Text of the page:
Space & Planetary Science: August 2019 Archives

NASA OIG Follow-up to May 2019 Audit of Europa Mission: Congressional Launch Vehicle Mandate, NASA OIG

"NASA's renewed focus on returning humans to the Moon on an accelerated timetable means that an SLS will not be available to launch the Clipper mission to Europa before 2025 at the earliest. Given all of the foregoing factors, we urge Congress to consider removing the requirement that NASA launch the Europa Clipper on an SLS and allow the Agency to decide whether to use an SLS or a commercial vehicle based on cost, schedule, vehicle availability, and impact on science requirements."

"However, because of developmental delays and, more significantly, NASA's plans to use the first three SLS rockets produced for its Artemis lunar program, an SLS will not be available until 2025 at the earliest. Consequently, if completed on its projected schedule, the approximately $3 billion dollar Europa spacecraft (known as "Europa Clipper") will need to be stored for at least 2 years at a cost of $3 to $5 million per month until an SLS becomes available. NASA recently added $250 million in Headquarters-held reserves to the project to address these storage and related personnel costs. Congress could reduce risks to both the Europa mission and Artemis program while potentially saving taxpayers up to $1 billion by providing NASA the flexibility in forthcoming fiscal year (FY) 2020 appropriations legislation to determine the most cost effective and timely vehicle to launch the Europa Clipper mission in 2023 or whenever the satellite is completed."

NASA OIG Audit: Management Of NASA's Europa Mission, NASA OIG, earlier post

"In addition, although Congress directed NASA to use the SLS to launch the Clipper, it is unlikely to be available by the congressionally mandated 2023 date and therefore the Agency continues to maintain spacecraft capabilities to accommodate both the SLS and two commercial launch vehicles, the Delta IV Heavy and Falcon Heavy."

Keith's note: NASA JPL issued a press release on Monday titled "Mission to Jupiter's Icy Moon Confirmed". Great news for the Astrobiology community as noted by the release - except that the NASA Astrobiology website linked to in this release makes no mention of this news (maybe they will on Tuesday).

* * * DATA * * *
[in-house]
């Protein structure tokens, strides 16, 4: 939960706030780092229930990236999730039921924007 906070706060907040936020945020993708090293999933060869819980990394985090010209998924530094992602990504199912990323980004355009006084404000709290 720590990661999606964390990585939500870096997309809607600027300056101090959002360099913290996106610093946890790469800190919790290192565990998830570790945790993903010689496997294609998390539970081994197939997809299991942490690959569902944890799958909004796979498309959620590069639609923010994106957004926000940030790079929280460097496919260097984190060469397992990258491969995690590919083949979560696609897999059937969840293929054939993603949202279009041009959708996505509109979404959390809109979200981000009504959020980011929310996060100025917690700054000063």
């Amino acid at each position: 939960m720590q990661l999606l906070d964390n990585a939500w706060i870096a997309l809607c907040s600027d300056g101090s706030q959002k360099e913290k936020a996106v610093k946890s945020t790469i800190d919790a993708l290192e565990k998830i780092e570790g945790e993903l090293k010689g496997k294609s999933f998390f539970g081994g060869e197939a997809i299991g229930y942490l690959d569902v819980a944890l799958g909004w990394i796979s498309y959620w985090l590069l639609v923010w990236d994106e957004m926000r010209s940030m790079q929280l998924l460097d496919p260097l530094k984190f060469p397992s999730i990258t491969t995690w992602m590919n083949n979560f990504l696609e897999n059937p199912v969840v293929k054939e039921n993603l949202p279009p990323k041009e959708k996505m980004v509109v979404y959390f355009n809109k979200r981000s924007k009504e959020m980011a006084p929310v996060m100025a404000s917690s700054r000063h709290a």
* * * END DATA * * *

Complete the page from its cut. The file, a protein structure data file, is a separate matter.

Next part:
But if you go to the link featured in today's NASA JPL press release about Europa Clipper - you know the "astrobiology" mission that is going to Europa to search for possible indications of life etc., Astrobiology is nowhere to be found. I looked throughout the entire europa.nasa.gov website. The word "astrobiology" is never mentioned once. The only related term is used to describe several participating scientist as being an "astrobiologist". But "life" - as in the search for - shows up more than a hundred times. Nor is any link provided to NASA's Astrobiology program.

Why is that?

How is it that NASA's 20+ year old program - one that recognized by the National Academies of Science in multiple reports and mentioned by name in congressional legislation - cannot be mentioned on the official NASA website for a mission that is overtly Astrobiology-themed? It really does look like one part of NASA does not know and/or does not seem to care what other parts of NASA are doing. If NASA cannot coordinate the interaction between some of its basic programs and organizations regarding this billion dollar mission how is the public is going to fully understand what this mission will do - and how other related work that NASA does in Astrobiology relates to it?

- NASA Makes Big Astrobiology Mission Announcement Without Saying "Astrobiology"
- NASA Leads The World In Astrobiology. Wow, Who Knew?, earlier post
- NASA Can't Figure Out What Astrobiology Is - Or Who Does It, earlier post
- NASA Is Incapable Of Explaining How It Does Astrobiology, earlier post
- NASA's Astrobiology Program Works Hard To Ignore Itself, earlier post
- NASA's Astrobiology Programs Ignore One Another, earlier post
- NASA Leads In Astrobiology. It Needs To Act That Way., earlier post


Loading

 



Monthly Archives

About this Archive

This page is an archive of entries in the Space & Planetary Science category from August 2019.

Space & Planetary Science: July 2019 is the previous archive.

Space & Planetary Science: September 2019 is the next archive.

Find recent content on the main index or look in the archives to find all content.